This article is the first in a series of articles featuring the leaders of the Association of Women in Agriculture Benefit Corporation. The organization’s mission is to advance the education of women in agriculture. The organization also supports the student chapter of the Association of Women in Agriculture at the University of Wisconsin-Madison.

“We’re a network of women who share a common passion for agriculture, and can cheer each other on,” said Chrissy Meyer, who serves as president of the Association of Women in Agriculture Benefit Corporation. “The association benefits us all by providing professional, social and service opportunities to network with those we may never have met in our careers.”

Meyer is the U.S. marketing manager and global-marketing editor for Alta Genetics of Watertown, Wisconsin, implementing global-marketing and communication strategies. She also is responsible for event planning and creating content for the dairy- and beef-genetics company’s websites, videos and social media. Moreover, she mentors the company’s summer interns.

Meyer joined Alta Genetics after earning her bachelor’s degree in dairy science and life-sciences communication in 2018 from the University of Wisconsin-Madison.

“My first role was managing the progeny-test program, and providing genetic consulting in the Upper Midwest on Alta’s large progressive partner dairies,” she said.

The job was a natural fit for Meyer, who grew up on a 40-cow Registered Holstein farm near Viroqua, Wisconsin. There she milked cows, fed calves and helped maintain management records. She was a member and officer of the Lucky Clovers 4-H Club and the Viroqua FFA chapter. She also belonged to Holstein associations at county, state and national levels. She was a 4-H dairy-judging coach and also served as a board member on the Vernon County Dairy Youth Fund.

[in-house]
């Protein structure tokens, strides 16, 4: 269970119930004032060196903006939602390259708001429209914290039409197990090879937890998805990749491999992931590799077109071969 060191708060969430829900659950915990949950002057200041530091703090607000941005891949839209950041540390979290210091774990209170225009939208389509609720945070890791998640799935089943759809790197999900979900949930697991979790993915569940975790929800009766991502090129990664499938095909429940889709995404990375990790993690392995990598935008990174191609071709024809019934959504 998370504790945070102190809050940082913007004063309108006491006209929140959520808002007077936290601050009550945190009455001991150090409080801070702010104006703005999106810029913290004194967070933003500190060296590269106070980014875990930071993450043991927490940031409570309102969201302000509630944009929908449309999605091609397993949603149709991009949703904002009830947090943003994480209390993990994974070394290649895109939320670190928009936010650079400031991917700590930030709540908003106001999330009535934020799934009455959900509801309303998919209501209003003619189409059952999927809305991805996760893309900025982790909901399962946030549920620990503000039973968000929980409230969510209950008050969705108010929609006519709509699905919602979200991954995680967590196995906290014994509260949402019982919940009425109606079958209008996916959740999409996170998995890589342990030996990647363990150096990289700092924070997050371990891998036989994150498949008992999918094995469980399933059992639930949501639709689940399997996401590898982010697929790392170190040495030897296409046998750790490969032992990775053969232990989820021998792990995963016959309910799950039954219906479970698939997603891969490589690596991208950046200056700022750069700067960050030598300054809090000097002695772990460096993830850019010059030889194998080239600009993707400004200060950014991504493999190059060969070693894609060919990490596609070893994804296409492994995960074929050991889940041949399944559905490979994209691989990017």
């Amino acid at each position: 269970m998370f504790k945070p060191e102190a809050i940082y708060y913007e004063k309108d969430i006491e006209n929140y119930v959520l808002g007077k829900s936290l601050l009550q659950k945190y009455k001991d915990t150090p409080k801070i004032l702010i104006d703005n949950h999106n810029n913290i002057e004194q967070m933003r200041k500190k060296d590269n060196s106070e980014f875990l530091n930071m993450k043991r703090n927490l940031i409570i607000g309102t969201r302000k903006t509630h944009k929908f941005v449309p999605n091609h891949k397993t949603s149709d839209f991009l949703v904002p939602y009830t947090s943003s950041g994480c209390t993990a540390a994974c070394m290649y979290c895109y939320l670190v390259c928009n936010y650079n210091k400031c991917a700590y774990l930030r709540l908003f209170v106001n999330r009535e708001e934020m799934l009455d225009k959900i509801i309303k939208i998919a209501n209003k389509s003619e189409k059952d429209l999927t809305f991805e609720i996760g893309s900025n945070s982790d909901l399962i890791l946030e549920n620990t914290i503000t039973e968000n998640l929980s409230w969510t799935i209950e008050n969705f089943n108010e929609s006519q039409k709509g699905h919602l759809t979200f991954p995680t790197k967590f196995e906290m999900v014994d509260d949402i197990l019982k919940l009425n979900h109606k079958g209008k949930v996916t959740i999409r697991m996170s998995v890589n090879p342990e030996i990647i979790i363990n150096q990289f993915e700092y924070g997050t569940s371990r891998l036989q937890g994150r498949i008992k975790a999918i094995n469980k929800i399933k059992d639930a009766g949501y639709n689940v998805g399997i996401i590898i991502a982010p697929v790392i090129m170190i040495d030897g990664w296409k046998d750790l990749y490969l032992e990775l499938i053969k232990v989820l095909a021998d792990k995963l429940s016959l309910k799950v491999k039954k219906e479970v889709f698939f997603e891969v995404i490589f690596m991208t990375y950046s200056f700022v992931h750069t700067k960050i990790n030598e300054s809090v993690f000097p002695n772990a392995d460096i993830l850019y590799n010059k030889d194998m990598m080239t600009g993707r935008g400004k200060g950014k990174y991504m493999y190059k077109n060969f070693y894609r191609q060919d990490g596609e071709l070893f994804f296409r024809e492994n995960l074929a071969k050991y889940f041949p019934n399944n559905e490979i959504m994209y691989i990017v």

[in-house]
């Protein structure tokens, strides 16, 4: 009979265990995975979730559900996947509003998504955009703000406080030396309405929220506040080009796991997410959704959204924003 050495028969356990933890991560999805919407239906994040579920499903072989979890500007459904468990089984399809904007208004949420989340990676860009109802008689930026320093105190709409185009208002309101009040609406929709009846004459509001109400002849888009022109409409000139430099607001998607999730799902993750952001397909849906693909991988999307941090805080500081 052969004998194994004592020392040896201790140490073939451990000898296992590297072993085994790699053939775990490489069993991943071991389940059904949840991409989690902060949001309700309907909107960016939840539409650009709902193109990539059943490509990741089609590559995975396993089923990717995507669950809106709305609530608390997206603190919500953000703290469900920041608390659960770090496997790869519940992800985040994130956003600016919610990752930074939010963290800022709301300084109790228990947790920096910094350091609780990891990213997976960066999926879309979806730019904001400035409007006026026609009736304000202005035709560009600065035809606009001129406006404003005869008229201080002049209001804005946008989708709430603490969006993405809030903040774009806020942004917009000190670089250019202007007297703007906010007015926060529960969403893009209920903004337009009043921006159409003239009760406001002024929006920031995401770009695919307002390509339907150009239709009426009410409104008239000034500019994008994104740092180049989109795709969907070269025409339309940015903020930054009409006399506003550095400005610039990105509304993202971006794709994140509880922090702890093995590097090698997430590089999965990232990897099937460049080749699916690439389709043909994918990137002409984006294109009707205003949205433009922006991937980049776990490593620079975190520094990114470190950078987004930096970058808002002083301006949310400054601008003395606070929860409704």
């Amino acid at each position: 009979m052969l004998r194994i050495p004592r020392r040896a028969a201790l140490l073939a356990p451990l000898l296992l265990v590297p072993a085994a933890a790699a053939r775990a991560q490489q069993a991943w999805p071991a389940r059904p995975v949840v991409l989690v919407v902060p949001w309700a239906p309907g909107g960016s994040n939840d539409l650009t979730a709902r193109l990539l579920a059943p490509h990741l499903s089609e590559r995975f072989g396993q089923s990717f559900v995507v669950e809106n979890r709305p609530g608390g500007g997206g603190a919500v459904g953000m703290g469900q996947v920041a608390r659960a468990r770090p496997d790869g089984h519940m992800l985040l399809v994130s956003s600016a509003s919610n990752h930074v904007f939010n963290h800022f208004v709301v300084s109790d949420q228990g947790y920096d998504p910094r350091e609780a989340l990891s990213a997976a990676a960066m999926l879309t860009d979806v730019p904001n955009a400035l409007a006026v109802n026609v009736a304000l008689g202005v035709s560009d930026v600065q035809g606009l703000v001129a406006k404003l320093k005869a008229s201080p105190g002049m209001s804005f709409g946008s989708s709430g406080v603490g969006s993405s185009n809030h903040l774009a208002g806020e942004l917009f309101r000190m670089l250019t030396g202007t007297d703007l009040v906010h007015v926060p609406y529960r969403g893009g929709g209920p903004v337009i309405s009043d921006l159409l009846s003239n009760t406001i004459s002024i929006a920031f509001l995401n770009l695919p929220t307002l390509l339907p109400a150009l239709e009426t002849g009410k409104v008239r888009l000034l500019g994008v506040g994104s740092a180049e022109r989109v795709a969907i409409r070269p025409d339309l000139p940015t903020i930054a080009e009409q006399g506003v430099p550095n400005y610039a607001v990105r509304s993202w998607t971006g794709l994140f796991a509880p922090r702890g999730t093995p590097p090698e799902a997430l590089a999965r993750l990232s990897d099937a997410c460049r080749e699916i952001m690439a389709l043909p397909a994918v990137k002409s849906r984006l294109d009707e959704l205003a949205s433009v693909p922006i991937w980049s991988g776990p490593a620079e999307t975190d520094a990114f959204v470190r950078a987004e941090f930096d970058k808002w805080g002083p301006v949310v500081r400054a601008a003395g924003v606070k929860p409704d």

“I always loved working on the farm and with the cows,” Meyer said. “I wanted to be part of the dairy or agriculture industry from a young age. I also was fortunate to have supportive parents and role models in 4-H and the Junior Holstein Association. They opened my eyes to what education and career opportunities were possible.”

While at student at UW-Madison, Meyer also was a member of the Association of Women in Agriculture.

“In addition to the professional contacts I’ve made through my Association of Women in Agriculture sisters, some of my most treasured friendships have their root in the organization,” she said.

As a young professional in the agriculture industry, Meyer has advice for other young women.

“My advice is two-fold,” she said. “First, step outside your comfort zone while you’re young – study abroad, take an internship far from home or in a field you’re less familiar with but would like to explore. That’s where you’ll grow the most. Second, don’t be afraid to reach out to women in your career field for advice. Most of the time we’ll be happy to help. You may even gain a lifelong connection or trusted mentor.”

The Association of Women in Agriculture Benefit Corporation currently has about 300 alumni and associate members. Meyer said she has learned there are more women than she realized who are willing and ready to offer their support as peers and mentors.

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Lynn Grooms writes about the diversity of agriculture, including the industry’s newest ideas, research and technologies as a staff reporter for Agri-View based in Wisconsin. Email to contact her.